“If people only knew…”

I bet you’ve started a sentence that way.  Most likely it was in regard to something you had strong feelings about: the work that you do or a cause you support, for example.

“If people only knew about our business and how we can help them, we’d easily meet our sales goals.”

“If people only knew how this issue is affecting our community, we would be able to raise enough funds to solve the problem.”

The problem might not be that people don’t know about your business or organization.  The problem might be that people only know about the product or service you provide, and don’t realize how you can help them solve their problems.


“Sell the problem you solve, not the product.” – foundr magazine

“Go from being a service provider to a solutions provider.” David Griffiths, K3-Cubed, Ltd. – Management Consulting

“If there was a problem, yo, I’ll solve it.” – Robert Matthew Van Winkle, multi-platinum recording artist


What does it mean to be a solutions provider?  In my mind, the difference between being a service provider and a solutions provider is the difference between a product and a result.  For my business, it’s saying, “I tell your story,” instead of “I take photos.”  I solve the problem of how a business connects with its clients and investors by telling their story.  In other words, I help my clients stop saying, “If people only knew…”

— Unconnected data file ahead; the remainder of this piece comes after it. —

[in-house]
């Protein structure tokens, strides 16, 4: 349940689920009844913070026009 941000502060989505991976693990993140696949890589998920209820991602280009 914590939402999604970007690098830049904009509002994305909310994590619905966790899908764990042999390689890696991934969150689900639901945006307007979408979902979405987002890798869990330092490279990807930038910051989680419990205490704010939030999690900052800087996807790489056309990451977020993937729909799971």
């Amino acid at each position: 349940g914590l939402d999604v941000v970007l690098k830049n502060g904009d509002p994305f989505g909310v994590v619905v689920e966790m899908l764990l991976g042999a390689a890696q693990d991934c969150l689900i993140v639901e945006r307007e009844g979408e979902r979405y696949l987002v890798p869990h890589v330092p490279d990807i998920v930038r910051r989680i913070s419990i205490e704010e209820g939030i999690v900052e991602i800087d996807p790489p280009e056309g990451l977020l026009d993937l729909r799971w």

The first step in becoming a solutions provider is to, “Focus on the customer’s problem and build a message around the specific need your product addresses,” writes entrepreneurship consultant Rick Spence.  We business owners tend to talk a lot about ourselves and the work that we do.  I include myself in that statement.  Instead, we first must listen to our potential clients about what they perceive their problem to be.  Only then can we really frame our product/service as a solution.

As you move down this path of thinking, know that your potential customers might not even realize they have a problem they need solved.  In his Harvard Business Review article about mental models, Mark Bonchek writes, “Mental models are how the brain makes sense of the vast amount of information to be processed every moment of every day.  They are the lens through which we see the world.”

Bonchek uses cloud computing as an example.  Not long ago, “the cloud” was a concept not widely recognized.  If the solution you were selling involved cloud-based computing, you first needed to help potential buyers understand the “mental model” of cloud computing.

“We cannot solve our problems with the same thinking we used when we created them.” – Albert Einstein


For my business, the “if people only knew…,” is that I can provide the solution to “if people only knew…”  What solutions do you provide your clients? How would this paradigm shift change your marketing and even your target market? Tell us about the solutions your business provides in the comments below.


Bonchek, Mark. “Don’t Sell a Product, Sell a Whole New Way of Thinking.” Harvard Business Review. web. 18 July 2014.

Spence, Rick. “How to Market to People Who Don’t Know They Need You.” Financial Post. web. 17 Dec. 2014.